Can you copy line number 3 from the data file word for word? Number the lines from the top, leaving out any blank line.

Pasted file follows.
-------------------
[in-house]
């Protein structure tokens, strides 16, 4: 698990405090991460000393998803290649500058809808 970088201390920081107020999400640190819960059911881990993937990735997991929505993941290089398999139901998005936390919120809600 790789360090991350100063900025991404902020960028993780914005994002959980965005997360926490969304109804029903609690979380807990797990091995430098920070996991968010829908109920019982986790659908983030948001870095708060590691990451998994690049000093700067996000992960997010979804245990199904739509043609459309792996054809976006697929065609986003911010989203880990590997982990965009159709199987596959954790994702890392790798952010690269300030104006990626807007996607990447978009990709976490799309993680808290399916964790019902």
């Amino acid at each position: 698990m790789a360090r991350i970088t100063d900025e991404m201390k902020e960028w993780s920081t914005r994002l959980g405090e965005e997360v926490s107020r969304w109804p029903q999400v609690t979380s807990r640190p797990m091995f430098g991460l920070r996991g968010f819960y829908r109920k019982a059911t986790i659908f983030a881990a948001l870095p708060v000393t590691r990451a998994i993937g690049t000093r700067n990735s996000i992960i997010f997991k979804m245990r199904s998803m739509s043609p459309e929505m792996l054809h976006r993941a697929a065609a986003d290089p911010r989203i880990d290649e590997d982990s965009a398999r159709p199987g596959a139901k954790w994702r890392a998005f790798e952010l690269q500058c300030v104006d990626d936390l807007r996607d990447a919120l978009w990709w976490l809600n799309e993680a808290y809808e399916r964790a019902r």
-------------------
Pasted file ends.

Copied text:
């Amino acid at each position: 698990m790789a360090r991350i970088t100063d900025e991404m201390k902020e960028w993780s920081t914005r994002l959980g405090e965005e997360v926490s107020r969304w109804p029903q999400v609690t979380s807990r640190p797990m091995f430098g991460l920070r996991g968010f819960y829908r109920k019982a059911t986790i659908f983030a881990a948001l870095p708060v000393t590691r990451a998994i993937g690049t000093r700067n990735s996000i992960i997010f997991k979804m245990r199904s998803m739509s043609p459309e929505m792996l054809h976006r993941a697929a065609a986003d290089p911010r989203i880990d290649e590997d982990s965009a398999r159709p199987g596959a139901k954790w994702r890392a998005f790798e952010l690269q500058c300030v104006d990626d936390l807007r996607d990447a919120l978009w990709w976490l809600n799309e993680a808290y809808e399916r964790a019902r």